Apple takes the security of your account very seriously. For security reasons and to make sure only you can access your account, I may suggest to contact our specially trained Account Security Advisors to reset your security questions and help you access your account.

 As much as I would like to assist you in resolving this issue, iTunes Customer Support does not have the necessary tools to address these kinds of issues. For the security of your account, your best bet is to talk to an Account Security Advisor because they are the best people who can have this sorted out for you and to make sure only you can access your account.

 You see G, as an iTunes Store Advisor, my access privileges is limited because we mainly handle questions about billing, downloading purchases, and iTunes Store content.

 The sooner you give them a call, the faster your issue will be resolved.

 Please note that this is an account security issue that is best dealt with the assistance of an Account Security Advisor. Don't worry, there is no fee for calling. In case you are informed or notified that there is, your call may have been routed to the Technical Support Department. Ask them to transfer you to an Account Security Advisor.

 Here is how to get in touch with the Account Security Team:

 When that page loads, the "Lost or forgotten Apple ID password" option will be selected. Click "Continue".

 On the next screen, you will have the option to call Apple Support now or have them call you later about your account.

 From the page, please click from the selected issues and choose continue, you will be given the options to Talk to “Apple Support Now” or “Call Apple Support Later”.

Please choose the option that works best for you. If the hold time is long, you might have only the option to talk with them later. If you chose “Call Apple Support Later” and click it, you will be given a new case ID and phone number that you can contact for faster support.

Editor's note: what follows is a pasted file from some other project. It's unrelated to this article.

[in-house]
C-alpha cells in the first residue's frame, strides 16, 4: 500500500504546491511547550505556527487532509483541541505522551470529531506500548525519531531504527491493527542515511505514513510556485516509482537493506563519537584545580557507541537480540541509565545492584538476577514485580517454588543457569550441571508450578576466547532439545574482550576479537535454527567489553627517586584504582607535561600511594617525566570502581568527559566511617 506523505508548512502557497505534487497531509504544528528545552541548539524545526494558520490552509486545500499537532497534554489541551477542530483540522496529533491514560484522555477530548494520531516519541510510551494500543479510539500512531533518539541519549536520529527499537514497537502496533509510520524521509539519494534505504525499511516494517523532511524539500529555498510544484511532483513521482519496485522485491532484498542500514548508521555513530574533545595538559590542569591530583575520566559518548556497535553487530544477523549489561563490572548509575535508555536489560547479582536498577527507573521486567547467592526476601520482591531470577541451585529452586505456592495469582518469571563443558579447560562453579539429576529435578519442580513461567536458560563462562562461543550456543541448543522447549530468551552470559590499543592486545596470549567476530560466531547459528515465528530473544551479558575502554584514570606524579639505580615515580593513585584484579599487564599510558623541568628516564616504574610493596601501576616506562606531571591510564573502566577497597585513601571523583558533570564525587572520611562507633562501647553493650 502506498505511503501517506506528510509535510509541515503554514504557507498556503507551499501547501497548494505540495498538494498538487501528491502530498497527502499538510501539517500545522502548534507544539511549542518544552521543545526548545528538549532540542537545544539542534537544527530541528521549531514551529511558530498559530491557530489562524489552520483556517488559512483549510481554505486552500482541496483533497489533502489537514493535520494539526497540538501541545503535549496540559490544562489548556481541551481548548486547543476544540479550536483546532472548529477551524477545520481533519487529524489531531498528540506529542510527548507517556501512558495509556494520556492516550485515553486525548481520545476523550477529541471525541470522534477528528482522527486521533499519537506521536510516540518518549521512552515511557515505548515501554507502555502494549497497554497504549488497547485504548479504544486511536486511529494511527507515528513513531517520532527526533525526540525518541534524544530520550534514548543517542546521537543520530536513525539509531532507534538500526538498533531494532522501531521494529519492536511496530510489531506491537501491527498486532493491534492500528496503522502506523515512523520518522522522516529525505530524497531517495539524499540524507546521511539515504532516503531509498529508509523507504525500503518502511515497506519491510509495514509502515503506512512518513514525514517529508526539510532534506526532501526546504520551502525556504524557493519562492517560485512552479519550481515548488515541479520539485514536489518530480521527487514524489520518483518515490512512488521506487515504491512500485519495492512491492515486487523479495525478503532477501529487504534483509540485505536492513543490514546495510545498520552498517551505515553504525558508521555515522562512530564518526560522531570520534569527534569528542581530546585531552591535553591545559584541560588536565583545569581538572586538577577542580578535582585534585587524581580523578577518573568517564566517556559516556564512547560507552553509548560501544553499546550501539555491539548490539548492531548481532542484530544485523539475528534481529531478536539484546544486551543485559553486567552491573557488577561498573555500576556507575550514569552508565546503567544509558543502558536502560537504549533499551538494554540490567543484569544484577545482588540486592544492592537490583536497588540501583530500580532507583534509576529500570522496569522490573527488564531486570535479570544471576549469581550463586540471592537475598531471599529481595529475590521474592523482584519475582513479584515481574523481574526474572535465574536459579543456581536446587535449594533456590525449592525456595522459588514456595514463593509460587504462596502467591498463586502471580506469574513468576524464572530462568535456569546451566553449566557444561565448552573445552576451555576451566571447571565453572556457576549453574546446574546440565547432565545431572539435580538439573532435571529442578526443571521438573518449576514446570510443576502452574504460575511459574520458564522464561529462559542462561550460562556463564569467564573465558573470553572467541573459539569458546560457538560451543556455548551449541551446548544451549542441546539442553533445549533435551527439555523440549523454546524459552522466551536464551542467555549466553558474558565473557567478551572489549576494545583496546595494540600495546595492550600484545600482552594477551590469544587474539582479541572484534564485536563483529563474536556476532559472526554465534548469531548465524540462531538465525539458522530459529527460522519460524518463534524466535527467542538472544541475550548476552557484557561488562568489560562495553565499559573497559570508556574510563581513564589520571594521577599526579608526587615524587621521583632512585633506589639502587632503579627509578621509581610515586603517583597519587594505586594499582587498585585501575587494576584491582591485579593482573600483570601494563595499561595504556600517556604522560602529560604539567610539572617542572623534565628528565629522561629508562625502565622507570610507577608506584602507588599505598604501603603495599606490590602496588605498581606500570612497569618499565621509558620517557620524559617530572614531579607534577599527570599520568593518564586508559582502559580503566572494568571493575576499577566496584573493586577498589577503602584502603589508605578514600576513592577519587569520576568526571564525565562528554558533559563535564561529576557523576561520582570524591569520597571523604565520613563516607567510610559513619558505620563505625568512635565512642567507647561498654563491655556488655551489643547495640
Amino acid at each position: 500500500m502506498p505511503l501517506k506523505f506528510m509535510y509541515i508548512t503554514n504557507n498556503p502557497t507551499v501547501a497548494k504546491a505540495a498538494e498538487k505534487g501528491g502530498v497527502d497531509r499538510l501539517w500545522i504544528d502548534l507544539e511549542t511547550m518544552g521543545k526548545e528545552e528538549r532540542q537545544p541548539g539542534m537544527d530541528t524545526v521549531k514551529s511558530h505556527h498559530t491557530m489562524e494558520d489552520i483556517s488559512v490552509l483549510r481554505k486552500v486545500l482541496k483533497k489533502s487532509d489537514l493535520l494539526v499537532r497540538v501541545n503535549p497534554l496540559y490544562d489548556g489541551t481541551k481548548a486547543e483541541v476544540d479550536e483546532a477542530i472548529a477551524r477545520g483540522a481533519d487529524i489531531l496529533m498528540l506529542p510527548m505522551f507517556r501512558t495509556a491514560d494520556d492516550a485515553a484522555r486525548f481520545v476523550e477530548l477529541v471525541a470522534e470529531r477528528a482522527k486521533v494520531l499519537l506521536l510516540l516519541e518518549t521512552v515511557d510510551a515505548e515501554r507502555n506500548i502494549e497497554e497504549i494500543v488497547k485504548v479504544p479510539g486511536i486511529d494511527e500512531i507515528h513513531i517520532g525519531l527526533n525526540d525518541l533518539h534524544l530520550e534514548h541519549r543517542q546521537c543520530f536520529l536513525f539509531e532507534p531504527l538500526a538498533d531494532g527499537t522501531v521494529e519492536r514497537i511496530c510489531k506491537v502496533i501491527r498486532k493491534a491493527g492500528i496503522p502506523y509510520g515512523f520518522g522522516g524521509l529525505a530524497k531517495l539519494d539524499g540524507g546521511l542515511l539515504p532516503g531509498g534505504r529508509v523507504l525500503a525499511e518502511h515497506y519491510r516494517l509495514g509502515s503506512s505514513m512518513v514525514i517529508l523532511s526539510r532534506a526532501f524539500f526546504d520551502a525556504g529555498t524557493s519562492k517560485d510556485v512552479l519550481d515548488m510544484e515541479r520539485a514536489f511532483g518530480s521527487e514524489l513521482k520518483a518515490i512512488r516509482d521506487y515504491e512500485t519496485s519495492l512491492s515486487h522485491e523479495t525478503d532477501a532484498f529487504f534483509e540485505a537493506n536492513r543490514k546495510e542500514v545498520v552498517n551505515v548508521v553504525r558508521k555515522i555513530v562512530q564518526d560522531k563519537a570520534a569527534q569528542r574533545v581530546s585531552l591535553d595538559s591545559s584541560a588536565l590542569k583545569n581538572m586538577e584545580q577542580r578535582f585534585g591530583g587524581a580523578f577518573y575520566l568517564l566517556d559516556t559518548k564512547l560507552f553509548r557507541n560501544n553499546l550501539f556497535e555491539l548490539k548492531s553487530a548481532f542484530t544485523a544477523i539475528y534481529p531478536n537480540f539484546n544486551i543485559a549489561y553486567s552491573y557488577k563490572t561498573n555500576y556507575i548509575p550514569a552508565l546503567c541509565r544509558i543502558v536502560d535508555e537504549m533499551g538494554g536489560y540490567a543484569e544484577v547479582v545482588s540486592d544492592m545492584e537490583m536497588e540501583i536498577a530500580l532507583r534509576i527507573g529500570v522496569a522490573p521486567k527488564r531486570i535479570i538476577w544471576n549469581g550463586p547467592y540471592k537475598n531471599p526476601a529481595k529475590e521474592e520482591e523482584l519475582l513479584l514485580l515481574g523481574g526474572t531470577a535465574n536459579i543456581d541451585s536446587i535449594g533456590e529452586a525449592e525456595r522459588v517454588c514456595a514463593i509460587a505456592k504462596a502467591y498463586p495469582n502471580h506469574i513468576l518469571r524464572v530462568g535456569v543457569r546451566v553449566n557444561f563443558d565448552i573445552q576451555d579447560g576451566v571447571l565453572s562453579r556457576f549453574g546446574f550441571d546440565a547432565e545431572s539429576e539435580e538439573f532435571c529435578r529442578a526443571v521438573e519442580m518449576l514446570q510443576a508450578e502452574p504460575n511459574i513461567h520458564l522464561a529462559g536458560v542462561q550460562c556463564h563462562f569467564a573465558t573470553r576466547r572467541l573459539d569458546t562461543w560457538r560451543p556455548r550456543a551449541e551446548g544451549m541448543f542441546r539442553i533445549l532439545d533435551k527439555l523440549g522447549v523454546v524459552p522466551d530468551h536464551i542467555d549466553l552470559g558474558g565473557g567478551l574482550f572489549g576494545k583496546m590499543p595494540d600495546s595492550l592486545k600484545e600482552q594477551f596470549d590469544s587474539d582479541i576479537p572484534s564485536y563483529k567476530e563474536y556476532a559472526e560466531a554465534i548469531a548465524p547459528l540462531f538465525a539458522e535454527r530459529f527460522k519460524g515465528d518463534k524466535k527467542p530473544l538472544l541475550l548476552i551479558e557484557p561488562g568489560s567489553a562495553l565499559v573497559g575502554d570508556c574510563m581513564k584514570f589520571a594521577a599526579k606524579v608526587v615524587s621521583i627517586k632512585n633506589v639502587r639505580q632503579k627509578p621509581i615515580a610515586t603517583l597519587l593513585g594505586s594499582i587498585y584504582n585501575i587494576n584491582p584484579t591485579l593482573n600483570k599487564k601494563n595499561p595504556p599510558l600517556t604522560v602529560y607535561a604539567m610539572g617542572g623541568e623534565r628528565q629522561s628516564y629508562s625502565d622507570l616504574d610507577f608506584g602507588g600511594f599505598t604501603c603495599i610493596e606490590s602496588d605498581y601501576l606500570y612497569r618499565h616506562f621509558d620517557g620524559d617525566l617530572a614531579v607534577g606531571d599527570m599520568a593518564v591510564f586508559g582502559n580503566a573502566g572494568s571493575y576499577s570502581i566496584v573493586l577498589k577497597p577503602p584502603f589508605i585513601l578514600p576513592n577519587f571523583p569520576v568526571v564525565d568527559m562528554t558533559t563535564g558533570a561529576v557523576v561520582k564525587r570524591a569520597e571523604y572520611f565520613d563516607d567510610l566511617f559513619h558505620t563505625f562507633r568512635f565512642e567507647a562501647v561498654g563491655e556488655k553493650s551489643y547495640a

Here is the number you can contact:

 7:00 a.m. to 10:00 p.m. Central

 I hope you find this information helpful, and I apologize for the length of time it has taken to resolve this issue. Please feel free to let me know if you have any other questions or concerns regarding the iTunes Store, and I will do my very best to assist you.

 Take care, G!


 iTunes Store Customer Support

 Please Note: I work Tuesday - Saturday CST

 Thank you for allowing me the opportunity to assist you.
In my previous post, Sicilian dementia and customer care, I ran the gamut of customer service.  If I applied a letter grade to this illustration of customer service, I would give it a "B."  Niño is thorough and if you wade through the superfluous and gratuitous verbosity of the response, the "next step" is identified.  However, given that "Niño" is with Apple and the "Account Security Team" is also with Apple, my vision of superior customer service would have been that my initial query be routed to the proper department within Apple followed by a "I can help you" response.

Hey Apple, why shouldn't your customer service be as easy to use as your terrific product, the iPad?